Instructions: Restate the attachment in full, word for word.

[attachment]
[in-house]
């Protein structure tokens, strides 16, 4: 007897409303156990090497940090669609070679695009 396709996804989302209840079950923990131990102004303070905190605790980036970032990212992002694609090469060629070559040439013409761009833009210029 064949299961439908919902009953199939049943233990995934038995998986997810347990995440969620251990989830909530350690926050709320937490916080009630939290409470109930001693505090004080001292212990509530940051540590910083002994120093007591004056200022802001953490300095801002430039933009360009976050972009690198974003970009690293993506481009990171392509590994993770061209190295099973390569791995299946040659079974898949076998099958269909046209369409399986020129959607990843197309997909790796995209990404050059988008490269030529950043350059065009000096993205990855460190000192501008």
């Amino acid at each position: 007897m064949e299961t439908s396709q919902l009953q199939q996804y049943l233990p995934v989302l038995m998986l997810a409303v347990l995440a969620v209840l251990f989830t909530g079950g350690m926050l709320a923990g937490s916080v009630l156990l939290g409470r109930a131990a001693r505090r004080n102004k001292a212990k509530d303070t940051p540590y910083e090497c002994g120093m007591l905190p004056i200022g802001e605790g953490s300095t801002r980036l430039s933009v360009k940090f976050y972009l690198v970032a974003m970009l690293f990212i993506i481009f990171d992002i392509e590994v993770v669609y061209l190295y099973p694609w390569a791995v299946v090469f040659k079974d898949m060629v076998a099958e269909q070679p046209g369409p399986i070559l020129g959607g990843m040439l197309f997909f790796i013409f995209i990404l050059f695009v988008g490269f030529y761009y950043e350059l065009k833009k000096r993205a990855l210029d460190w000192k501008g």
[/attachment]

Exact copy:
[in-house]
């Protein structure tokens, strides 16, 4: 007897409303156990090497940090669609070679695009 396709996804989302209840079950923990131990102004303070905190605790980036970032990212992002694609090469060629070559040439013409761009833009210029 064949299961439908919902009953199939049943233990995934038995998986997810347990995440969620251990989830909530350690926050709320937490916080009630939290409470109930001693505090004080001292212990509530940051540590910083002994120093007591004056200022802001953490300095801002430039933009360009976050972009690198974003970009690293993506481009990171392509590994993770061209190295099973390569791995299946040659079974898949076998099958269909046209369409399986020129959607990843197309997909790796995209990404050059988008490269030529950043350059065009000096993205990855460190000192501008």
């Amino acid at each position: 007897m064949e299961t439908s396709q919902l009953q199939q996804y049943l233990p995934v989302l038995m998986l997810a409303v347990l995440a969620v209840l251990f989830t909530g079950g350690m926050l709320a923990g937490s916080v009630l156990l939290g409470r109930a131990a001693r505090r004080n102004k001292a212990k509530d303070t940051p540590y910083e090497c002994g120093m007591l905190p004056i200022g802001e605790g953490s300095t801002r980036l430039s933009v360009k940090f976050y972009l690198v970032a974003m970009l690293f990212i993506i481009f990171d992002i392509e590994v993770v669609y061209l190295y099973p694609w390569a791995v299946v090469f040659k079974d898949m060629v076998a099958e269909q070679p046209g369409p399986i070559l020129g959607g990843m040439l197309f997909f790796i013409f995209i990404l050059f695009v988008g490269f030529y761009y950043e350059l065009k833009k000096r993205a990855l210029d460190w000192k501008g």